The Last Moment With My Mother Was Not The Moment She Died

Zack Minor
Zack Minor

My mother never made it to France before she died. It was the one place she desperately wanted to visit. She always considered herself very “French”, in that she was rarely found without a glass of red wine and a cigarette dangling delicately between two fingers. She never made it to France because she had given her entire self to me, her daughter.

As a single mother, I became her entire world, a blessing and a burden I could sometimes feel the weight of. When I entered my 20’s, the age when daughters and mothers tend to become better friends, we decided to go there together. I can remember sitting on our front porch with a large map splayed across the table, covered in deep wrinkles, not from traveling but from mere dreaming. I remember our fingertips tracing through France, mine heading toward Paris while my mother’s preferred the beach and the countryside.

All the while, the cancer grew inside of her like an unstoppable weed, still unearthed and invisible. It’s tentacles reaching for her precious lungs, ready to ruthlessly steal every last breath. It’s a strange, terrible and tragic thing, essentially just waiting for someone to die. Especially someone of such vast importance, the person who created me, both physically and in the way one lovingly molds a piece of clay with their bare hands.

When it happened, it happened quickly. Much too fast to even attempt a last minute adventure. But board a plane she would… Everything about that night is burned into my brain. A small, staticky TV in the background announced Obama as the newest President of the United States. Next to it was a heart monitor, beep…beep…beep…I lay on two chairs pushed together, unable to sleep as my entire body filled with fear that each beep might be the last. I felt angry toward the nurses for giving my mother so much morphine that she was unable to talk.

Although the anger was misdirected, as anger often is, I will forever wonder what her last words would have been. I like to think she might have whispered, “take me to France.” Months went by, but pain didn’t. She had unfinished business, which I felt I inherited. I needed to deliver a ghost. With her ashes hidden and buried in my luggage, I boarded a plane that was nearly missed.

Paris was wonderful, like a storybook. I walked along cobblestone streets with small cafes where women sat outside with a book, red wine, and cigarettes. It was like being inside my mother’s imagination.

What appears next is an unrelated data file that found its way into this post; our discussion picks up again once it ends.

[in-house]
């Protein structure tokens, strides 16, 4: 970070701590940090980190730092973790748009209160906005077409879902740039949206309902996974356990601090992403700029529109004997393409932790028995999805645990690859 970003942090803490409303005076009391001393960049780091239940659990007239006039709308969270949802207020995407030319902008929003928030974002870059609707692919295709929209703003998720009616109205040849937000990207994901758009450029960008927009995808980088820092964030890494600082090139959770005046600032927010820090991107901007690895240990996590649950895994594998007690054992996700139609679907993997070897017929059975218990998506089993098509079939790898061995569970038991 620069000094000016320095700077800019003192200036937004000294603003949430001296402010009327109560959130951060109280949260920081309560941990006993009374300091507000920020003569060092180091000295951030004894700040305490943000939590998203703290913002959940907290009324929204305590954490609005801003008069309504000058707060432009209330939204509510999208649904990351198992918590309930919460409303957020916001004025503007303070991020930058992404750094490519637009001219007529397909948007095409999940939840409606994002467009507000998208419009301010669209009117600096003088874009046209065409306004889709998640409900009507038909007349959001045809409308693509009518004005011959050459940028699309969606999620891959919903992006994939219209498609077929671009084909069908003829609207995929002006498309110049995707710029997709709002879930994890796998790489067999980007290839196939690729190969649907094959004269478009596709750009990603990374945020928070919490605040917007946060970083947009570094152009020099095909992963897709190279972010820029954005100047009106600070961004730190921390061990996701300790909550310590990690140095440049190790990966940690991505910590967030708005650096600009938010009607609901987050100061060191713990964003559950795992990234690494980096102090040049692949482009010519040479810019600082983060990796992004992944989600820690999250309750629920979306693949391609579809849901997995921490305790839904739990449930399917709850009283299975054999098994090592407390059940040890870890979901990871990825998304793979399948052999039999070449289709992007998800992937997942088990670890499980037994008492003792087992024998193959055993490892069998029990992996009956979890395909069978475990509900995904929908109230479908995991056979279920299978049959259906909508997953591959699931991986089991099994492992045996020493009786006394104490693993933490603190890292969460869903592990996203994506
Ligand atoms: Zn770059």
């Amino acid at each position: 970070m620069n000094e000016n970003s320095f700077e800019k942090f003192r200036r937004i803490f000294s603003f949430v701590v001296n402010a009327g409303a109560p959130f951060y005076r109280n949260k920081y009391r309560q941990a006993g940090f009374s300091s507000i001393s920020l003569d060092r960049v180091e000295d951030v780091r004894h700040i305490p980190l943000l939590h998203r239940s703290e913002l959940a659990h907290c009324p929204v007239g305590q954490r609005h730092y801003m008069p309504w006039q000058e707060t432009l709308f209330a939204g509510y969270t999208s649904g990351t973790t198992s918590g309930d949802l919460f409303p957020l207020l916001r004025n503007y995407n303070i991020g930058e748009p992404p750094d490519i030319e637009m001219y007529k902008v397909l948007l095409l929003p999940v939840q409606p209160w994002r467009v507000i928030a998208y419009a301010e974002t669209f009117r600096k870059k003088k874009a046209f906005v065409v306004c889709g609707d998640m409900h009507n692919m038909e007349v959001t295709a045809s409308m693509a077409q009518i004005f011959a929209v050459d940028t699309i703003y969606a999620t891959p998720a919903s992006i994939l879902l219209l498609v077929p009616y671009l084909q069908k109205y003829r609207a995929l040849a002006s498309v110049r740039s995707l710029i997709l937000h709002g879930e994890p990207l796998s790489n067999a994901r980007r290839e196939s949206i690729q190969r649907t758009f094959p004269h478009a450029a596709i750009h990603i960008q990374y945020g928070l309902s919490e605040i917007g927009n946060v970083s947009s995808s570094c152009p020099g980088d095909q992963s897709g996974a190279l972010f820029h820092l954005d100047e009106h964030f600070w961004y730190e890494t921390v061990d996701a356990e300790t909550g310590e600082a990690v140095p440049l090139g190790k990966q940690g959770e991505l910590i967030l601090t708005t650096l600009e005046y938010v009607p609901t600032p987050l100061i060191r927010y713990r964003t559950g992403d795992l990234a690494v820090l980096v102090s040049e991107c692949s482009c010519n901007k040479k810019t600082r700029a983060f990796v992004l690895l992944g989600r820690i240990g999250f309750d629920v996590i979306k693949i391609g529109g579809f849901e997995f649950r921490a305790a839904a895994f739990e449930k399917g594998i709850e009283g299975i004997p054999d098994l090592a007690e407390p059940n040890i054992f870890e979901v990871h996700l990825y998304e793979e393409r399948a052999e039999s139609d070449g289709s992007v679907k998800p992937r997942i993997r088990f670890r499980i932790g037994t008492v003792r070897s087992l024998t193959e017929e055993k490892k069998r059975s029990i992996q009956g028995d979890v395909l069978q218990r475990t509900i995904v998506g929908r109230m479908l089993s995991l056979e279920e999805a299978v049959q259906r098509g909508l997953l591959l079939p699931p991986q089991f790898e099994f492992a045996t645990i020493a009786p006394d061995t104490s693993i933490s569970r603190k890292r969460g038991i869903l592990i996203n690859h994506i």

I searched for days for the perfect place to set her free, but nothing was good enough. Or perhaps I was just not ready to let go. I knew that once I did, I would be there alone, and I was not ready for that.

I ended up on a beach in Nice, France when I knew that it was time. I walked to a secluded area of the shore, and into the Mediterranean Sea. A body of water my mother had spoken of and read stories about before, but never touched until now. Clutching the small container of a fine powder that was once a brilliant and beautiful human ­ so strange that is, that we eventually become nothing more than dust ­ I walked out into the water far enough that the rocky seafloor was barely out of my toes’ reach. Then holding the container underwater, I twisted off the lid, finally. A moment that is also burned into my brain.

At first, nothing happened. The water rushing in had compacted the ashes. But when I gently moved my hand, she spilled out into the sea like a gymnast’s ribbon, flowing out of the container and circling my body. I remember looking down in awe at the way the ashes intermingled with the water. Then inhaling a large breath of salty air, appreciating the moment of existing right now, in this beautiful place, being alive, the mist from the waves crashing leaving droplets on my skin and salt on my tongue.

Then plunging down into the water, taking that breath down with me as the remains of my mother hugged my body for the last time before dissipating and melting away into the sea.

It was this, not the sound of staticky TV and heart monitors beeping life away in a dingy hospital room, but this point in time, with little rays of sunlight forcing their way beneath the veil of the sea, this was our last moment together. TC mark

Related

More From Thought Catalog